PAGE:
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MCCANN v. CROSS BROTHERS MEAT PACKERS (04/15/65)

decided: April 15, 1965.

MCCANN
v.
CROSS BROTHERS MEAT PACKERS, INC. ET AL., APPELLANTS



Appeal from order of Court of Common Pleas No. 4 of Philadelphia County, March T., 1964, No. 2290, in case of Martin McCann v. Cross Brothers Meat Packers, Inc. et al.

COUNSEL

Raymond J. Porreca, for appellants.

Don F. D'Agui, with him Albert Ring, and D'Agui and Del Collo, for appellee.

Ervin, P. J., Wright, Watkins, Montgomery, Jacobs, and Hoffman, JJ. (Flood, J., absent). Opinion by Watkins, J.

Author: Watkins

[ 205 Pa. Super. Page 256]

This is an appeal by the employer and its insurance carrier from an order of the Court of Common Pleas No. 4 of Philadelphia County, dismissing an appeal from an award by the Workmen's Compensation Board. The Referee awarded compensation; the Board affirmed the Referee; and the Court of Common Pleas sustained the Board.

The claimant, Martin McCann, age 19 and single, was last employed on February 13, 1961, by Cross Brothers Meat Packers, Inc. Until that time he was always apparently in good health and able to perform his duties as a meat packer. At about 4:30 a.m., on

[ 205 Pa. Super. Page 257]

February 13, 1961, there is evidence that a leak developed in the refrigeration system permitting ammonia fumes to escape into a working area. He smelled the fumes; his eyes watered; he became dazed and woozy and began coughing; at about 8:00 a.m., when he went to change his clothes he collapsed into a state of unconsciousness. He was taken to the Episcopal Hospital where subsequent surgery revealed a ruptured aneurysm in one of the arteries of the brain. Since that date he has been completely and permanently disabled due to a partial paralysis and convulsive seizures resulting from the brain damage.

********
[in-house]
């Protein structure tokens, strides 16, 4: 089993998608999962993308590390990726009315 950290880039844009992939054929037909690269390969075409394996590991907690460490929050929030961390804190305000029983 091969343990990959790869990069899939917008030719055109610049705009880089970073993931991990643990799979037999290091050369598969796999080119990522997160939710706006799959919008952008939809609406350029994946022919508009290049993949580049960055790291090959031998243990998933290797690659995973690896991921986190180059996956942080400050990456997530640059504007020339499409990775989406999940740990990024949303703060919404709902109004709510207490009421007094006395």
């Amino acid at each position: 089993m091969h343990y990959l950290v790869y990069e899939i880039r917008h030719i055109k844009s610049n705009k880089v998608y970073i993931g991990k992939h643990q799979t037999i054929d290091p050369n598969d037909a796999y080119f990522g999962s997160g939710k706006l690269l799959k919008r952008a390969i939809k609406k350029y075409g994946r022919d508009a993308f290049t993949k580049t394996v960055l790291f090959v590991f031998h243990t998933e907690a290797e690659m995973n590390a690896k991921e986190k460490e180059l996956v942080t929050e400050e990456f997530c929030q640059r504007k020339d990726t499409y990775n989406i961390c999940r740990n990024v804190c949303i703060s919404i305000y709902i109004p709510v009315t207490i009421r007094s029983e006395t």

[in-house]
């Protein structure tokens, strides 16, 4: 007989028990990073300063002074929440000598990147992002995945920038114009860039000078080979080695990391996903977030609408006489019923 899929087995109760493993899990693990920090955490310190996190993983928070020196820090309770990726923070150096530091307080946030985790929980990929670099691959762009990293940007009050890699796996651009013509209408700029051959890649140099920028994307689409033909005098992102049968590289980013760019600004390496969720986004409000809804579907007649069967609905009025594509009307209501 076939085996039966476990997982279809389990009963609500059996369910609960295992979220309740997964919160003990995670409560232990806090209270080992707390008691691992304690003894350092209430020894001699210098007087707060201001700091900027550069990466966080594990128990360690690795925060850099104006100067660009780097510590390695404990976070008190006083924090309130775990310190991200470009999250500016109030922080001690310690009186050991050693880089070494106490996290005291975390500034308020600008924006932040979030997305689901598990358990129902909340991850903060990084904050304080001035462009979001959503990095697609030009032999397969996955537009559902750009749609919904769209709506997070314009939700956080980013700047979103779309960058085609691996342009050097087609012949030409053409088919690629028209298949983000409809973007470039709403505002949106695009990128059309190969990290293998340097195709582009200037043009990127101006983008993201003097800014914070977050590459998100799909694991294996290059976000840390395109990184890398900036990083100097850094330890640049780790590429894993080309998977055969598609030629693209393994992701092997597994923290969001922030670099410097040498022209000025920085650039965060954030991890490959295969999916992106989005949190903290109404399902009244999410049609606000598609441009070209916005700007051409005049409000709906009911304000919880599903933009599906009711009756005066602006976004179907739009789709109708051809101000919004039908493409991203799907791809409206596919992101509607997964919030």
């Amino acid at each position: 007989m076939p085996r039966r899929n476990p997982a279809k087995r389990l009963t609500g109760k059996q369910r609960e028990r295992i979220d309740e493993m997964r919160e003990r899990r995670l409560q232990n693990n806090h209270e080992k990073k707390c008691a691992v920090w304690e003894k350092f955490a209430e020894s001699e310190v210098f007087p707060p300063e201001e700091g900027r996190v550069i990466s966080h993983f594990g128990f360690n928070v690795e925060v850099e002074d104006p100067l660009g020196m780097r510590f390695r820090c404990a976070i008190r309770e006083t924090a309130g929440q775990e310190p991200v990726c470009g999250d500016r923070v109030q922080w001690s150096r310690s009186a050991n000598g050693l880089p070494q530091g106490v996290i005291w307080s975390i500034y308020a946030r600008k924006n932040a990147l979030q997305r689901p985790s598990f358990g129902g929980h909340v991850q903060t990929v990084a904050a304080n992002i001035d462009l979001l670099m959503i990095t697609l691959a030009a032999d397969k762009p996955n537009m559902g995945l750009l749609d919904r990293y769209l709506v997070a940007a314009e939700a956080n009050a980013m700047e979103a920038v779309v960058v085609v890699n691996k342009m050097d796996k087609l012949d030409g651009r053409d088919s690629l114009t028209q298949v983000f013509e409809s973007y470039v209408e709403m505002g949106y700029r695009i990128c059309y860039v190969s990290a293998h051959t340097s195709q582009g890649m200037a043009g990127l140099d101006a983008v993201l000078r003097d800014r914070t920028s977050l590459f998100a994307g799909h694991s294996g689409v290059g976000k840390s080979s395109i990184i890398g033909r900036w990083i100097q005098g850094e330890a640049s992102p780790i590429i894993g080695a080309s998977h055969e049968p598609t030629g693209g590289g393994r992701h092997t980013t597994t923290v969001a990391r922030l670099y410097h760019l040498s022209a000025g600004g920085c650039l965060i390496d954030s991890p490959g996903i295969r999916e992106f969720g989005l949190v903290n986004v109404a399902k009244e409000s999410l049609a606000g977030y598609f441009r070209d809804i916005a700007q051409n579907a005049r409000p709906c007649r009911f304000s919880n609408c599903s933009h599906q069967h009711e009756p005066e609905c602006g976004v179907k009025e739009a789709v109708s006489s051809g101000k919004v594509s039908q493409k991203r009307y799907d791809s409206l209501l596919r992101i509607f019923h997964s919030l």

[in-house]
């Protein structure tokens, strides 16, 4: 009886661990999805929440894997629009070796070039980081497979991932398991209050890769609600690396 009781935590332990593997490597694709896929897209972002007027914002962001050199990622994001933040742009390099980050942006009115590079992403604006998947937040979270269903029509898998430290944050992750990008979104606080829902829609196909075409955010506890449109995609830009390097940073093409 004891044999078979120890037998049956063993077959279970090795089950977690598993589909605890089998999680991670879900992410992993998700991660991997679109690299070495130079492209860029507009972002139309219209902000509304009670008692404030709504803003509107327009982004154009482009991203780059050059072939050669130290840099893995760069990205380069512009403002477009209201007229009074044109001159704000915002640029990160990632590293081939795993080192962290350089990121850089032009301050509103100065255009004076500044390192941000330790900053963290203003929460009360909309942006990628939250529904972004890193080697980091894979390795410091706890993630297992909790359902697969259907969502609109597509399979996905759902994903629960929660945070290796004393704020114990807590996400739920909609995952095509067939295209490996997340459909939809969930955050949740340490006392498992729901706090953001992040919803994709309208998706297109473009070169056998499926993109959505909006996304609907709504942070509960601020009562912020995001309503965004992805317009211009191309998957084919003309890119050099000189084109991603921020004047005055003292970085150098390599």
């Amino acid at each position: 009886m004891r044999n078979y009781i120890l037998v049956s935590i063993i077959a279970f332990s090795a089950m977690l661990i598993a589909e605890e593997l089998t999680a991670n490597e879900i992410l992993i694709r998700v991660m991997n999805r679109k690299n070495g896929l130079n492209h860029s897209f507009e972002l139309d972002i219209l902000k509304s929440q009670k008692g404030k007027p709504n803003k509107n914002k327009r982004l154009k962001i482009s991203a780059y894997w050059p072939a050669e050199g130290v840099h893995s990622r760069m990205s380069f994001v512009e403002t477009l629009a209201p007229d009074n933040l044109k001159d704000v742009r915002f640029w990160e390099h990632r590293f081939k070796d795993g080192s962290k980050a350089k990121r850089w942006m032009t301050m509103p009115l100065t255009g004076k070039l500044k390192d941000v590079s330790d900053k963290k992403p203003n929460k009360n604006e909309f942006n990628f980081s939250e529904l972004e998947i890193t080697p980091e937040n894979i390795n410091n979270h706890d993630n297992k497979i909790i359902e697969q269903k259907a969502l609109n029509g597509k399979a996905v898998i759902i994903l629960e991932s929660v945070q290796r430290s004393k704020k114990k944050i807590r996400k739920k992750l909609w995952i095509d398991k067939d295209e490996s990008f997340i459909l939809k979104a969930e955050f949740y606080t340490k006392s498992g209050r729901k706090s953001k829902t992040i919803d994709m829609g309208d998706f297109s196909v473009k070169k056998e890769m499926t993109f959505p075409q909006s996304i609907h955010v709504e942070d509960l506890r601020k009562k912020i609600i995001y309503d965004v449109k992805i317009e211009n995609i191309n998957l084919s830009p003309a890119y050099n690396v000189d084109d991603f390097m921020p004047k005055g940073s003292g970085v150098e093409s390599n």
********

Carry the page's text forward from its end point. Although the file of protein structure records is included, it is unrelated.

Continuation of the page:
The contention of the appellants that the claimant did not give notice of the accident within the statutory period is without merit. Section 311 of the Act of June 2, 1915, P. L. 736, as amended, 77 P.S. ยง 631. This claimant was overcome at his place of work and removed to the hospital so that actual notice of the occurrence was brought home to his employer, through its agents. The claimant's supervisor, Mr. Stackhouse, visited the claimant in the hospital and representatives of the insurance carrier appellant interviewed the claimant and members of his family. "It would not come with good grace for an employer who had actual knowledge of a compensable injury to his employee at the time of its occurrence to endeavor to escape liability because he had not been served with formal notice of the occurrence of the injury." Wilkinson v. United Par. Serv., 158 Pa. Superior Ct. 22, 43 A.2d 408 (1945). Courts should not read into the Workmen's Compensation Act a stricter requirement than the language of the Act imports in regard to notice of an accident. It must be liberally construed. The purpose of the notice is to protect the employer from stale claims made for accidental injuries after the opportunity for a full and complete examination is passed. Such was not the case here. Allen v. Patterson-Emerson-Comstock,

[ 205 Pa. Super. Page 258180]

Pa. Superior Ct. 286, 119 A.2d 832 (1956); Santillo v. Pbgh. Rwys. Co., 181 Pa. Superior Ct. 266, 124 A.2d 657 (1956).

The second contention of the appellants was that there was no evidence of an accident. There was testimony by the claimant and his brother that a leak developed in the refrigeration system causing ammonia to be released into the working area. That they both smelled ammonia; that the claimant's eyes watered; that he became woozy; that the ammonia induced coughing; about 8:00 a.m., that morning the claimant blacked out. The leak from which the gas escaped was located immediately above his working table so that the fumes were concentrated there. We agree with the court below that there was ...


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